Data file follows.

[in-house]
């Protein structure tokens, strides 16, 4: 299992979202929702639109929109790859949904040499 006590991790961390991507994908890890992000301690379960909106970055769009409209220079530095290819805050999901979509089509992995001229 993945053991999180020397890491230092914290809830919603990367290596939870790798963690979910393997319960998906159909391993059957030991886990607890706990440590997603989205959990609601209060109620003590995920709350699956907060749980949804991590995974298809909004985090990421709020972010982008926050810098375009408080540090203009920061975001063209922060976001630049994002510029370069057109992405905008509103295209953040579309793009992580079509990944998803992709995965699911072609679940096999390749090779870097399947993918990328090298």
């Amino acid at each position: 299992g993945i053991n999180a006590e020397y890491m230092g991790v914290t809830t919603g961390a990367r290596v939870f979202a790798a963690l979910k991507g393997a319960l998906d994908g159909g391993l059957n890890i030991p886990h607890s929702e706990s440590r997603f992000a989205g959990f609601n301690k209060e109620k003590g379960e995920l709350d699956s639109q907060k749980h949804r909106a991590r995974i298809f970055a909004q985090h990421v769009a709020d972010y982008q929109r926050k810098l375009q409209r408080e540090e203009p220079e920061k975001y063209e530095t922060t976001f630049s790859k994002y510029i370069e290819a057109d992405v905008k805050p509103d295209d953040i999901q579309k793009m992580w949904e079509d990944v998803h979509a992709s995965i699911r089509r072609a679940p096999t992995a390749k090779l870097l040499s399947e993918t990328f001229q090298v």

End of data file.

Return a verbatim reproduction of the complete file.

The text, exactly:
[in-house]
């Protein structure tokens, strides 16, 4: 299992979202929702639109929109790859949904040499 006590991790961390991507994908890890992000301690379960909106970055769009409209220079530095290819805050999901979509089509992995001229 993945053991999180020397890491230092914290809830919603990367290596939870790798963690979910393997319960998906159909391993059957030991886990607890706990440590997603989205959990609601209060109620003590995920709350699956907060749980949804991590995974298809909004985090990421709020972010982008926050810098375009408080540090203009920061975001063209922060976001630049994002510029370069057109992405905008509103295209953040579309793009992580079509990944998803992709995965699911072609679940096999390749090779870097399947993918990328090298």
């Amino acid at each position: 299992g993945i053991n999180a006590e020397y890491m230092g991790v914290t809830t919603g961390a990367r290596v939870f979202a790798a963690l979910k991507g393997a319960l998906d994908g159909g391993l059957n890890i030991p886990h607890s929702e706990s440590r997603f992000a989205g959990f609601n301690k209060e109620k003590g379960e995920l709350d699956s639109q907060k749980h949804r909106a991590r995974i298809f970055a909004q985090h990421v769009a709020d972010y982008q929109r926050k810098l375009q409209r408080e540090e203009p220079e920061k975001y063209e530095t922060t976001f630049s790859k994002y510029i370069e290819a057109d992405v905008k805050p509103d295209d953040i999901q579309k793009m992580w949904e079509d990944v998803h979509a992709s995965i699911r089509r072609a679940p096999t992995a390749k090779l870097l040499s399947e993918t990328f001229q090298v």